The genesis of the book was Amelia Bonow’s Facebook post about her abortion, passed along by Lindy West as #ShoutYourAbortion, prompting a deluge of “shouters.” Continue reading

Best of 2018: Bloggers Pick Their Favorite Posts

When 2018 began, we weren’t even a full year into the Trump administration, and we were staring down the barrel at another three years of it. Luckily, as 2018 got going, so did we. The Resistance injected new blood into politics, from the local to the federal levels, and by the end of the year we were celebrating the victories of candidates passionate about the rights of women, LGBTQ folks, immigrants, and voters. Whether you want to call it a “blue wave” or a “blue ripple,” the country enjoyed record voter turnout in last month’s midterms, and Arizona is now officially a purple state. We’re looking forward to what 2019 will hold, and are ready to keep fighting!

Our bloggers were with us throughout the year, reminding us of what’s most important: advocating for health, justice, and dignity for all. They shared their favorite posts of 2018.

Anne has spent years on the front lines fighting abortion stigma, the sinister force that fosters silence and shame. She introduced us to one of her sisters in arms, Karen, who for 40 years kept her abortion a secret. When Karen finally unburdened herself of the stigma, her sons rallied to her side, realizing they can’t be complacent. This powerful story about a beautiful family will bring tears to your eyes, and remind you of the harm abortion stigma can cause. Reproductive rights aren’t just a “women’s issue,” and male voices are needed in this fight.

Matt wrote an incredible four-part series examining the link between white supremacy and opposition to abortion. His favorite piece was the final installment in this series, covering the 1990s. During this decade, the white supremacist, anti-abortion, and Patriot movements converged to give us terrorists like Eric Robert Rudolph, who bombed the Olympics, a gay bar, and abortion clinics. Fast forward a couple of decades, and by 2016, the stage was set for Trump’s misogyny, racism, transphobia, xenophobia, and Islamophobia.

Mother and babyAnna examined the shocking, disturbing racial disparities in U.S. maternal mortality. The United States’ high maternal mortality rate is heartbreaking no matter how you look at it, but is especially pronounced for black women, who are 3.5 times more likely to die as a result of pregnancy than white women. In fact, in New York City, their maternal mortality rate is on par with that of North Korea, and Amnesty International considers high U.S. maternal mortality rates to be evidence of “significant systemic human rights failures” — not a distinction you’d expect for a wealthy nation like our own.

Rachel was alarmed by Supreme Court nominee — and now justice — Brett Kavanaugh from the start, and put together a withering indictment of him — and that was before the sexual assault allegations came to light. Kavanaugh’s judicial record reveals priorities aligned with religious doctrine rather than with the Constitution: He fought to save religious employers from the “burden” of a two-page form, but refused to recognize an undocumented minor’s unwanted pregnancy as representing any kind of burden. That seat needed to be filled by a justice who views women as equals, with full say over what happens to their bodies — instead, we got Kavanaugh, who will be an axe hanging over our heads for years.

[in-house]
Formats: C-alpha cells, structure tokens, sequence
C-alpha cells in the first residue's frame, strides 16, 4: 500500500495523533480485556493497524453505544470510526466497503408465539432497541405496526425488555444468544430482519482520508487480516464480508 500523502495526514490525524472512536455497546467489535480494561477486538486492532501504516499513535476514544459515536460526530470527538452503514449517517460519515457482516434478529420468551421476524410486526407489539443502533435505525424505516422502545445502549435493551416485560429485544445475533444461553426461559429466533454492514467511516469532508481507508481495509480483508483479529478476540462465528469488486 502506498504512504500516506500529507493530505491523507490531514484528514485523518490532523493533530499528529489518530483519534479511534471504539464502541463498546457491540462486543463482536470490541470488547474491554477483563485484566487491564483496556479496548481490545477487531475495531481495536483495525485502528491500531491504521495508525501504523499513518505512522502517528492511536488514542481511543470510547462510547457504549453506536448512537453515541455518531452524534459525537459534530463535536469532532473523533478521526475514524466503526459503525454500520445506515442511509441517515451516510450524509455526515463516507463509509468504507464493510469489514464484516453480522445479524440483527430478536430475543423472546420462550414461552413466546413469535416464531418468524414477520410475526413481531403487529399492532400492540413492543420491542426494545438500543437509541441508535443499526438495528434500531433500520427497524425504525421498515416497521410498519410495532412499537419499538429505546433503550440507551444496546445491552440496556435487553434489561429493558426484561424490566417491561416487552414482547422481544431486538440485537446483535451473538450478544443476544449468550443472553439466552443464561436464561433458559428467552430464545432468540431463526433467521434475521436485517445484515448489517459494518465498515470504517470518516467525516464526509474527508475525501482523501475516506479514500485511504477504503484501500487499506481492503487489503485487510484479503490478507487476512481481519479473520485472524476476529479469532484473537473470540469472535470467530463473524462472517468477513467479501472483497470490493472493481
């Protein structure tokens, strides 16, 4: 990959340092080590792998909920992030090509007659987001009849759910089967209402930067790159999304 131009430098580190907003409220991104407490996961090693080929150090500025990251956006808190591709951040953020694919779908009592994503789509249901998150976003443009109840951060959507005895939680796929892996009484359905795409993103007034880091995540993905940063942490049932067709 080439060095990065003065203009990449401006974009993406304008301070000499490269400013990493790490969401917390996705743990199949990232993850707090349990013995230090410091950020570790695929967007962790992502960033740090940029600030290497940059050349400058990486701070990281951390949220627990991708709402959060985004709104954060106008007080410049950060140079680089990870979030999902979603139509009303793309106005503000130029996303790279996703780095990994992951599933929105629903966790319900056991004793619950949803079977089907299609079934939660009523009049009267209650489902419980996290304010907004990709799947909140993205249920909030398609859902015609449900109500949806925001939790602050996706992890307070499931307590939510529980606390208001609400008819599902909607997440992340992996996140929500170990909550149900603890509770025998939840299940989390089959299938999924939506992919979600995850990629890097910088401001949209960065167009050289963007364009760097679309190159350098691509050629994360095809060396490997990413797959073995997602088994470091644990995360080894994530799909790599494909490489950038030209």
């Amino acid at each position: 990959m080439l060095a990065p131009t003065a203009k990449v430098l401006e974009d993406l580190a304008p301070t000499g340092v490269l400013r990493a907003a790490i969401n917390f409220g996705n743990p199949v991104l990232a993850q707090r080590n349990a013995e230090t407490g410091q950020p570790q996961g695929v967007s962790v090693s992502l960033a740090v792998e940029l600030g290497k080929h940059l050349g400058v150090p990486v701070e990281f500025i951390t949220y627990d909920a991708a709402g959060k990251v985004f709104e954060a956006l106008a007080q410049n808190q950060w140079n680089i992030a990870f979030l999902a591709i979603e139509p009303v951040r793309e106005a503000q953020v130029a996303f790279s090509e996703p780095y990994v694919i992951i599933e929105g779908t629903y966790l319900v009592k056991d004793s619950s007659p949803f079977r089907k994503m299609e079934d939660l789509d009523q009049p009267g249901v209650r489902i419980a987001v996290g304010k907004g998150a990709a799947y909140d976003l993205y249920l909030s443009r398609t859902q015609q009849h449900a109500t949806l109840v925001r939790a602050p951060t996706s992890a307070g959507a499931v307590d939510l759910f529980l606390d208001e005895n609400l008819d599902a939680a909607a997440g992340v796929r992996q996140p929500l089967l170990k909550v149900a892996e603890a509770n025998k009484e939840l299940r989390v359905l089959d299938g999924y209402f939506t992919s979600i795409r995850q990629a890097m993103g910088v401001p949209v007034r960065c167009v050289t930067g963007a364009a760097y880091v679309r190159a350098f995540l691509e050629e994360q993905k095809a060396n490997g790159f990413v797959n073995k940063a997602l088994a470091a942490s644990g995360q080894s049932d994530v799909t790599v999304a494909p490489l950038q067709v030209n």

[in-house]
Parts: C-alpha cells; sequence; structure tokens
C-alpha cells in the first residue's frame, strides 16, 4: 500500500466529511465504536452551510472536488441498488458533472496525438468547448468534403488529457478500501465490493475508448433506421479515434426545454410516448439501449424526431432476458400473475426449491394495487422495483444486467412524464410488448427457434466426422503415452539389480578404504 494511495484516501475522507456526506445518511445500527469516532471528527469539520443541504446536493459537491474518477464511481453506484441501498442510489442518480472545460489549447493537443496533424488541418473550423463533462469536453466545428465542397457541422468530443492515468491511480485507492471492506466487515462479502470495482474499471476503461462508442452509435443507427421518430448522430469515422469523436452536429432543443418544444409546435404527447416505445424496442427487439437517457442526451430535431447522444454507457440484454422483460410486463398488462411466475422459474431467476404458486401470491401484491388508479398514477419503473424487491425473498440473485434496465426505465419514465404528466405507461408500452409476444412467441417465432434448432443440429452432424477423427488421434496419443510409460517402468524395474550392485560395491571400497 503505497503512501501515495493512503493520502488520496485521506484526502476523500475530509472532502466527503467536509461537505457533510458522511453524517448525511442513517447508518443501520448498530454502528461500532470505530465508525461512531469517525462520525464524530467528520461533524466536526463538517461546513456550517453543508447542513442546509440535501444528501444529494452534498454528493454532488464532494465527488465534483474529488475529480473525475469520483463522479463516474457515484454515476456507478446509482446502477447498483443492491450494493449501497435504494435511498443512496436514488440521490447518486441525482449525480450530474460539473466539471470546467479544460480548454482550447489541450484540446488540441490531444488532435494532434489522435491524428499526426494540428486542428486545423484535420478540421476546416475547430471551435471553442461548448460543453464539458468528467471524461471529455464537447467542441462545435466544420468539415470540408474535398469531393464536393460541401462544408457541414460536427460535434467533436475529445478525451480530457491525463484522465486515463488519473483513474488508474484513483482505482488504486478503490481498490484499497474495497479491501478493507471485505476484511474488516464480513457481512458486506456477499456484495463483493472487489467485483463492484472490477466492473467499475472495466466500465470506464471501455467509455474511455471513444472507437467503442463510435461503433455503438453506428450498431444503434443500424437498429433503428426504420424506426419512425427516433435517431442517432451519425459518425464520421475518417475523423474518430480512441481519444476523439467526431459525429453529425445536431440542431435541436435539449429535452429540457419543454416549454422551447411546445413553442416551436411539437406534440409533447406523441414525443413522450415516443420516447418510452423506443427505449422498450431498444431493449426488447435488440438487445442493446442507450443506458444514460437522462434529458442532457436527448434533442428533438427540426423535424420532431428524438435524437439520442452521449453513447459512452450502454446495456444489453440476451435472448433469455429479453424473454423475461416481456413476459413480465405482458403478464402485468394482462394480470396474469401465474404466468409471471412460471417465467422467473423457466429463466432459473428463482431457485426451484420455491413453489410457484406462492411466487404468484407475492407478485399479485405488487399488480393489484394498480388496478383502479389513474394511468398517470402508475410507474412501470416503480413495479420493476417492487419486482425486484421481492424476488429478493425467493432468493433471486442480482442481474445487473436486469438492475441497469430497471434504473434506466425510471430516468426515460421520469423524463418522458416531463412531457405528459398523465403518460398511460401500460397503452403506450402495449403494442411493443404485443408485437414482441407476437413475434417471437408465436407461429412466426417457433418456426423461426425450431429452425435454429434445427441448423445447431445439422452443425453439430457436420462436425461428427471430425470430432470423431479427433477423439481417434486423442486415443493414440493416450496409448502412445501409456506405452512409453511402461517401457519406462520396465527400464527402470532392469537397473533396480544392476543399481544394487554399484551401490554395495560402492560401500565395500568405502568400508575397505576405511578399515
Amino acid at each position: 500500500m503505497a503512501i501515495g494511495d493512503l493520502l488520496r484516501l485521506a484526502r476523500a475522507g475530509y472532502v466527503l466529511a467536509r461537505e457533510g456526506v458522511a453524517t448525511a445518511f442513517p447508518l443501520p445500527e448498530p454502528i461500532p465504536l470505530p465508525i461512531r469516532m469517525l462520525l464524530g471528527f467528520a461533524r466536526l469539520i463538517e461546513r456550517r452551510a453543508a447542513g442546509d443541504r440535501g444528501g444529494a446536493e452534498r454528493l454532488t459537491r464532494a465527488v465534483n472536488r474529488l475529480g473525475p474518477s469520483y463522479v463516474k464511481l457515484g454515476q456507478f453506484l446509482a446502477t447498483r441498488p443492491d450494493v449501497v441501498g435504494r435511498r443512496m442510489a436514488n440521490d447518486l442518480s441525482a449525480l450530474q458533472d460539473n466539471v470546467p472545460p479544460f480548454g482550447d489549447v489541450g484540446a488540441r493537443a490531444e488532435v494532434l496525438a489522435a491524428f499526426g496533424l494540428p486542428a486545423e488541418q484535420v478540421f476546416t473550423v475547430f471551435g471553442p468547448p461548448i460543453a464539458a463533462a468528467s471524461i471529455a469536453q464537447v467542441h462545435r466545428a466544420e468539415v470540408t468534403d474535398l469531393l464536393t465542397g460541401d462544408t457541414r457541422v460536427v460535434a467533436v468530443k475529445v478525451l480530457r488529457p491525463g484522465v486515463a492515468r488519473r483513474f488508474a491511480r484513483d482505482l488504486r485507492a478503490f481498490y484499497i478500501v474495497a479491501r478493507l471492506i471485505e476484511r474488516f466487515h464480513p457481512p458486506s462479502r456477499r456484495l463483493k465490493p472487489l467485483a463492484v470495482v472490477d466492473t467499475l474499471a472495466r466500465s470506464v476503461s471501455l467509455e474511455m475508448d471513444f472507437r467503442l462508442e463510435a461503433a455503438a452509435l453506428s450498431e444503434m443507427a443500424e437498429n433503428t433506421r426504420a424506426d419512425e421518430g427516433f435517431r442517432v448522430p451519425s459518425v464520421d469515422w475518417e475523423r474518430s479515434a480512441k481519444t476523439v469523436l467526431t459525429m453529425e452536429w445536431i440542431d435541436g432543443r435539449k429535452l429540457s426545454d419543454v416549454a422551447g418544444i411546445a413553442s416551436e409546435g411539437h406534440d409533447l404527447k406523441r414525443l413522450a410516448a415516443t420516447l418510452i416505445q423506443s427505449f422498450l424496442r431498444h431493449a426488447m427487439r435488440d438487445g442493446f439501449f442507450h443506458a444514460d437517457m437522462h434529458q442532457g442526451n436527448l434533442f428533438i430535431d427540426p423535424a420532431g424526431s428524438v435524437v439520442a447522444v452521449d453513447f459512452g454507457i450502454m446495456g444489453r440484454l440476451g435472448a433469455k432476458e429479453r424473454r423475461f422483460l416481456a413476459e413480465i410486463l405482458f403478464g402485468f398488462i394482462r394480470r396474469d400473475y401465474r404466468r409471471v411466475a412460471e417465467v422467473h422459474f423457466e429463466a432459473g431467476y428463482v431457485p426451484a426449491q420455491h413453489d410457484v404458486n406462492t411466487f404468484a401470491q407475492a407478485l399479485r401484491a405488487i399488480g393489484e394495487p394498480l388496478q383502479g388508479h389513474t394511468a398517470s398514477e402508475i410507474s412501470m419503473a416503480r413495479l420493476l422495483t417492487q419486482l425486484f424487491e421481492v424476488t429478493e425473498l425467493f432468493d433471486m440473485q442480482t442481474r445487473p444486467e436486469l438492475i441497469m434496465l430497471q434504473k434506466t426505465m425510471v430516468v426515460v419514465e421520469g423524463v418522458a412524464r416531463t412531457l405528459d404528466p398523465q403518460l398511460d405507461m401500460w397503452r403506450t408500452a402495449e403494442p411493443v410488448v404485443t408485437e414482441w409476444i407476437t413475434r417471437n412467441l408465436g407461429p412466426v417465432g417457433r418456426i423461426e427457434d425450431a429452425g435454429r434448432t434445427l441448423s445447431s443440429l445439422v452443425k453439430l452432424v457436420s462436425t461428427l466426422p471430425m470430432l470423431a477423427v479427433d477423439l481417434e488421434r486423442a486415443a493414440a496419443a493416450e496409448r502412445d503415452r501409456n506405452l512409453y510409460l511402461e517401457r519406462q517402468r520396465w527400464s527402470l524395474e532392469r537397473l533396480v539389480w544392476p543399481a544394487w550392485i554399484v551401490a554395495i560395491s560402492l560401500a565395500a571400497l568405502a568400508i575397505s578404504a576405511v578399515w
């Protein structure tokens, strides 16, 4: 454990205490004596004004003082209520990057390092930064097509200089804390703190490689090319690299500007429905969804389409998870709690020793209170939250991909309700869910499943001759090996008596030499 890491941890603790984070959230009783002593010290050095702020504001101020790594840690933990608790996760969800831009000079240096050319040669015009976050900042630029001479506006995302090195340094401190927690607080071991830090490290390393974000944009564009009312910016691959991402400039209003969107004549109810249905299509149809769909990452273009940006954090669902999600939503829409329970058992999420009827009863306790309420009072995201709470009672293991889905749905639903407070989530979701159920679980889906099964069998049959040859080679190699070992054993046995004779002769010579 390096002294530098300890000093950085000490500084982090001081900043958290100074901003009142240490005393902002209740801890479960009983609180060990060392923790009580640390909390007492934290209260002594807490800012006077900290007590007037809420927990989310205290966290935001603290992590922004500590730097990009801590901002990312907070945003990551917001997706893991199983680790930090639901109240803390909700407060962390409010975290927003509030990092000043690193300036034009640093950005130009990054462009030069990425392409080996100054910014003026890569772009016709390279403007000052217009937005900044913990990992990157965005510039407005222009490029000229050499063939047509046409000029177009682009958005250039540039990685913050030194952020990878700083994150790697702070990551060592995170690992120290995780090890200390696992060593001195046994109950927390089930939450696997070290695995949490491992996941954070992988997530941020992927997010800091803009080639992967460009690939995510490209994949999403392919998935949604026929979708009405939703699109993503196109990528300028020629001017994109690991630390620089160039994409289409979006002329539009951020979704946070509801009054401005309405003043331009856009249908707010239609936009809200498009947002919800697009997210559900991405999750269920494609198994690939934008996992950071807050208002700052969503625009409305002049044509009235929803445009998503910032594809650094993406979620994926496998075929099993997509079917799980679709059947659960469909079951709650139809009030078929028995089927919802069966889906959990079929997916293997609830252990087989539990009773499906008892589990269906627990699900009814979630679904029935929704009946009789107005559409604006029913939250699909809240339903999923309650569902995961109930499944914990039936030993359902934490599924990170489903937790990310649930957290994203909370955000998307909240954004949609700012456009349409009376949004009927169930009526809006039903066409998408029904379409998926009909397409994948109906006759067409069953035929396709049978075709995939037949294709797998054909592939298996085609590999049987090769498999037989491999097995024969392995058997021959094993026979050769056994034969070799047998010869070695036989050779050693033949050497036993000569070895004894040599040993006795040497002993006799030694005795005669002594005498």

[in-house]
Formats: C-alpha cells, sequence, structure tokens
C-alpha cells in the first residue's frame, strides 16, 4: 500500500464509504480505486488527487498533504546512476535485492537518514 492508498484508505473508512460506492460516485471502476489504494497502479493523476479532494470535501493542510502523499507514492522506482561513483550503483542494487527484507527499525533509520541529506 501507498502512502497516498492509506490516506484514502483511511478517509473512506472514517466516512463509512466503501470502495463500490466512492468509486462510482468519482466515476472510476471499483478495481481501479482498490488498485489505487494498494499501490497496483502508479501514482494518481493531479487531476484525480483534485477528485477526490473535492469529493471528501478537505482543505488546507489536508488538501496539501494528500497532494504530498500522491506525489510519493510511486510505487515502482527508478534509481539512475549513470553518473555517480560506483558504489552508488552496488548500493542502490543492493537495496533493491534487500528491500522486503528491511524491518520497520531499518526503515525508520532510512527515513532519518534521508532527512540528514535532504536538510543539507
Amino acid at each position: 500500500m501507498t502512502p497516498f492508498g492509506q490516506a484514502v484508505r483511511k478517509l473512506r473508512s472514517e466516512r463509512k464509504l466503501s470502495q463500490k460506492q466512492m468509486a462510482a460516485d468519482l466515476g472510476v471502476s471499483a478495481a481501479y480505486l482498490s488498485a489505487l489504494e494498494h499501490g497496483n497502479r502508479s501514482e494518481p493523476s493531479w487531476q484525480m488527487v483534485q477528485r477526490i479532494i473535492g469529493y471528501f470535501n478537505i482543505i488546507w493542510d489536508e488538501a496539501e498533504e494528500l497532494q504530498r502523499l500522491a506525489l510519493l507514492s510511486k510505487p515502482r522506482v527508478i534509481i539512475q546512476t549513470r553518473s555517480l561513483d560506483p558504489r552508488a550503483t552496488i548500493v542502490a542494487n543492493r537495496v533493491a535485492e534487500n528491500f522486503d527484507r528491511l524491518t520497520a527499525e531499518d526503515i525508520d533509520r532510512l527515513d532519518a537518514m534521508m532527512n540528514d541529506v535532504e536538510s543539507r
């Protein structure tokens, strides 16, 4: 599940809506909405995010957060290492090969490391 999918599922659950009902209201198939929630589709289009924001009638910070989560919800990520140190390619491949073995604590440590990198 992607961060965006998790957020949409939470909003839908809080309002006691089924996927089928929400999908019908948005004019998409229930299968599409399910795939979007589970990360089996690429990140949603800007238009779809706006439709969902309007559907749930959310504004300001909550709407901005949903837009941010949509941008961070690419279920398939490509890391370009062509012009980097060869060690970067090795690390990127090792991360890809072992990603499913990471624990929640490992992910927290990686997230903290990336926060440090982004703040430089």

Serena’s favorite piece was published back in March for Women’s History Month, a time to reflect on amazing women who changed history for all humankind. She introduced us to luminaries such as Wendy Davis, Shirley Chisholm, and Dolores Huerta to show us how much power one person can wield! She also used the opportunity to celebrate the right to vote, which millennials and Gen X’ers can wield to honor the suffragists who came before them. These generations cast the most ballots, and if a greater proportion of them voted, their voices would be impossible to ignore!

Jesse Helms Is Dead: His Amendment Lives On

Here we are again, another dreaded anniversary — the Helms Amendment.

If you are a contemporary of that legislation’s author, Sen. Jesse Helms, you might also remember the title character from Sinclair Lewis’ powerful 1927 novel Elmer Gantry or the Academy Award-winning portrayal of Gantry by Burt Lancaster in the 1960 film. Rev. Gantry was a evangelical preacher who used religion to destroy the lives of women. So did Sen. Helms.

2016 video frame: Global Justice Law Center

A year ago my fellow Planned Parenthood Advocates of Arizona blogger Rachel Port reminded us that on December 17, 1973, Congress passed the Helms Amendment to the Foreign Assistance Act — today marks its 45th anniversary. In a nutshell, this legislation prohibits using U.S. foreign assistance funds to “pay for the performance of abortion as a method of family planning or to motivate or coerce any person to practice abortions.”

Other journalists and bloggers have joined Rachel in documenting the severe impacts of this legislation and its companion “Mexico City policy,” aka the “global gag rule,” denying women abortion care, particularly in poor and war-torn corners of the globe. (For a taste of its horror, remember the example of the women and girls forced to bear the children of their Boko Haram rapists.) Continue reading